5- The Revolution of 1979 failed in thinking and creating much of its potential and its promises, but it did realize one thing, it created undoubtedly the only independent State apparatus in the Middle East, the only State whose internal politics, as bad as it might be, is not overdetermined by the US, Israel, or Russia. This gain, very significant, nonetheless makes it ridiculous to overemphasize the role of foreign States in the events that happen within Iran. Today’s Iran is an independent State, it has a political establishment that boasts having the capacity to oppose the schemes of the US in other countries in the region. If in such a country there are people who nonetheless accept to become the agents of foreign States it is mostly the fault of the establishment. It is the establishment that has to explain what the hell has it been doing in the past four decades that there are people in Iran who today may accept to become agents of the criminal US, Israeli or Saudian States, or why there should exist people so desperate as to desire a return to the stone age of Pahlavi Monarchy. It is the establishment’s fault that a revolution that could have become a cause of justice in the entire region has so failed in its internal political economy that there are people who are willing to chant deplorable slogans. Therefore, instead of citing the presence of foreign hands in these demonstrations, of talking up the presence of demonstrators who don’t hesitate to work for these foreign States, the establishment should be ashamed of itself for having created a country in which there are people who don’t hesitate to work for the three aforementioned criminal States.

6- These demonstrations will very likely get repressed, and rather soon I’d say, but their biggest achievement is their having laid bare the intellectual bankruptcy of the reformists within Iran. When in 2013 people voted for Rouhani, the actual president, whom they all knew was the most conservative and neoliberal element among reformists, they knew that they had no other choice, cause the establishment had blocked all the other major reformists from running. They (and I myself) still voted for him because at the time the danger of war coming from the US and Israel seemed a much bigger threat. We hoped, still, that Rouhani would move more and more towards the more liberal and leftwing elements within the Reformist movement. The fact is that since then the opposite has happened, that is instead of Rouhani moving more to the left, the other reformists have moved so much to the right that there is hardly any distinction between them and Rouhani. For the dynamic Reform movement that began in 1997, its current situation is the saddest of all possible finales. These demonstrations might be its last chance to stay pertinent and to wake up.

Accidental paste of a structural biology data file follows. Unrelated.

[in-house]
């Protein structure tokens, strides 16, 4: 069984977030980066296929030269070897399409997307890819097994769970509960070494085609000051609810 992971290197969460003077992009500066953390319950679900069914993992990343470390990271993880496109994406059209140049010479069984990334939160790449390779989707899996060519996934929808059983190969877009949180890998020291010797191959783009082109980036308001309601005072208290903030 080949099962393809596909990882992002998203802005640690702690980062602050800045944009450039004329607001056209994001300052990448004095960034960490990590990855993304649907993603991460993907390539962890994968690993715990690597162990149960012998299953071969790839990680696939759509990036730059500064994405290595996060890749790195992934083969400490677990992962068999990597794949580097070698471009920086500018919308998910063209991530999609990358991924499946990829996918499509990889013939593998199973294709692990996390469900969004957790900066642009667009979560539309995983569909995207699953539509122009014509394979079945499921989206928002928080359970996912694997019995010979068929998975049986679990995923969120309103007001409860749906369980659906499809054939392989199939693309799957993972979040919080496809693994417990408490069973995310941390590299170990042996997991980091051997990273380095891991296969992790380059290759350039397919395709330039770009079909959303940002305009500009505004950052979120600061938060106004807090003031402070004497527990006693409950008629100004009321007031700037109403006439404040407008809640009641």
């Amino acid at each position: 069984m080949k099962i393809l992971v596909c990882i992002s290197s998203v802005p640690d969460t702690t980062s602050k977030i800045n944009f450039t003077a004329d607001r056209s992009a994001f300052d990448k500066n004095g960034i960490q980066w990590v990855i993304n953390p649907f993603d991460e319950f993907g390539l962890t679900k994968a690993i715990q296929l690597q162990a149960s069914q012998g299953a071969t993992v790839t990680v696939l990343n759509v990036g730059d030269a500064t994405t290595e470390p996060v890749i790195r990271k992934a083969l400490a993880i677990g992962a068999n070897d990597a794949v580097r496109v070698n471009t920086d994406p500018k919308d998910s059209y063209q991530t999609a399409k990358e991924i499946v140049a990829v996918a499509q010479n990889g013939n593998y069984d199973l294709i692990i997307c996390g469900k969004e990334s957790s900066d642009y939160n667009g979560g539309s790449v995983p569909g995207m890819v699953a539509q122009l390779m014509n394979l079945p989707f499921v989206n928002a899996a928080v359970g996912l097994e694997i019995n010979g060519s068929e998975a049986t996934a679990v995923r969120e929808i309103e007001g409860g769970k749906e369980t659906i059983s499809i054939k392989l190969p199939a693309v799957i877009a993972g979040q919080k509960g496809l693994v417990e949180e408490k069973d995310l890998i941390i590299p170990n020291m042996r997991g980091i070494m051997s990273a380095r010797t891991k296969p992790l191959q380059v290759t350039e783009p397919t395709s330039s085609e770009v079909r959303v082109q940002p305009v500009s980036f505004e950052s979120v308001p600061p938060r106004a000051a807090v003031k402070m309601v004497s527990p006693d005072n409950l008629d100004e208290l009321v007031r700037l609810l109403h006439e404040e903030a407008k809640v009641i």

7- The final point regarding the anti-islamic, sometimes anti-Arab slogans. These slogans are hateful and one should condemn them mercilessly. Yet a number of points to bear in mind: the post-revolutionary Iranian State is a vehemently pro-Arab State, all the historical figures who are venerated in the contemporary Iran are Arabs, from the Prophet Mohammad to others. Just after the revolution of 1979 there were even attempts to change the language of the country to Arabic, but it failed. I remember a couple of years ago when I was back in Iran there was a prominent cleric talking on the national TV about the founding text of modern Persian language, that is Ferdowsi’s Shahnameh (Book of Kings). He was saying that if Ferdowsi had not written this « shitty » text (which happens to be one of the absolute masterpieces of epic poesy), we would have spoken, today and naturally, the language of Quran! Who knows any other country where a very prominent figure of the State would speak in such terms towards the most precious text of the country’s language? The fact is that the Islamic Republics of Iran, even if ruthlessly advocating a religious politics based on Shiite Islam in Iran and in the region, has been, in terms of ethnic identities, the most non-identitarian State in the world. The State openly despises and pours scorn on Iran’s pre-Islamics past, so much so that there are unique historical sites dating from thousands of years ago in Iran which are abandoned here and there in Iran with no one taking care of them. The actual Supreme Leader of Iran is from the Azari (Turkic) ethnicity. And even the discriminations against the Kurds and Baluchs of Iran are related to the fact of these two ethnicities being Sunnite. A Shiite Kurd or Baluch in contemporary Iran would not fare worse than other Iranians. If we add to this the fact that Saddam Hussain attacked Iran on an openly pan-Arab agenda, a war that caused the death of hundreds of thousands of Iranians, a war entirely supported by the majority of the Arab States (the Syrian State being one of the few exceptions), we can get a better picture of why we are witnessing such despicable anti-Arab sentiments in Iran. I hope that such sentiments disappear, but I’m sure that such sentiments do not express an entrenched animosity towards Arabs. They are rather misguided and clueless reactions towards an exaggerated politics of the Iranian State. To finish, if one thing is worthwhile about Iran’s pre-Islamic past, especially its most highly cherished representative, the time of Cyrus, the founder of the Achaemenid empire, it is its distinctive multiculturalism, the fact that the State, for a period, stopped being an ethnic State (as it used to be the norm until then everywhere), and it respected the cultural differences of different ethnicities. Those misguided assholes who chant slogans against other ethnicities in Iran and elsewhere all by referring themselves to Cyrus, they should know that by doing so they are depriving Iran’s history of one of its most significant contributions to the human history, that is its having created, apparently for the first time, a non-ethnical State, so shame on you too!